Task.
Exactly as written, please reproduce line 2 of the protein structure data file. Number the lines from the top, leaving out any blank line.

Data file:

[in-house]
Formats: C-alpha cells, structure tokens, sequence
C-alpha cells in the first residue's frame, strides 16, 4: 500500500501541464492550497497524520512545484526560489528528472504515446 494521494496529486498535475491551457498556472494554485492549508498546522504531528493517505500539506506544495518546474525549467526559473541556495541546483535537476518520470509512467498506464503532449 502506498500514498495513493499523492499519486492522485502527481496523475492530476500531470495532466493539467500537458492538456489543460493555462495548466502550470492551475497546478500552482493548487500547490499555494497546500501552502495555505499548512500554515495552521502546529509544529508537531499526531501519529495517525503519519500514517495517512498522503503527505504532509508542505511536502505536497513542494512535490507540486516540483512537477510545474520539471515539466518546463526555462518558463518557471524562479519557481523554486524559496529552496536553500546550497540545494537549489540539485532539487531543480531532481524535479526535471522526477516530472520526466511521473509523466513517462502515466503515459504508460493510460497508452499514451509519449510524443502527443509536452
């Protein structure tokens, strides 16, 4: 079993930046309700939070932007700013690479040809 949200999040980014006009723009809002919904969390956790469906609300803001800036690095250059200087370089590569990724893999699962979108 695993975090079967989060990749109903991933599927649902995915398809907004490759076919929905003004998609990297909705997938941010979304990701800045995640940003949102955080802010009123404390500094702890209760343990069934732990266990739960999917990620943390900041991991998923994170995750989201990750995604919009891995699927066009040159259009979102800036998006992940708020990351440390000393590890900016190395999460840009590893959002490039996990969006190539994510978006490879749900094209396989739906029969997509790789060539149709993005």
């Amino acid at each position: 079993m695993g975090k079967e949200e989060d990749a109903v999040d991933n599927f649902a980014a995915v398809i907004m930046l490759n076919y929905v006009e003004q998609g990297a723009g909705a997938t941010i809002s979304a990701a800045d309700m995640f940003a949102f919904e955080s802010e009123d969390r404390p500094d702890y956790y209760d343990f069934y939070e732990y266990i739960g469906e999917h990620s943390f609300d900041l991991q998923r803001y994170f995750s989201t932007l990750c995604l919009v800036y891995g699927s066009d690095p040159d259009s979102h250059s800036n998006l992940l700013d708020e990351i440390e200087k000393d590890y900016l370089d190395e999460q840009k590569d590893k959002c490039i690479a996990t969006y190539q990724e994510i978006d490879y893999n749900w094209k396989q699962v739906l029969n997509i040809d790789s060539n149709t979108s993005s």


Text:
Formats: C-alpha cells, structure tokens, sequence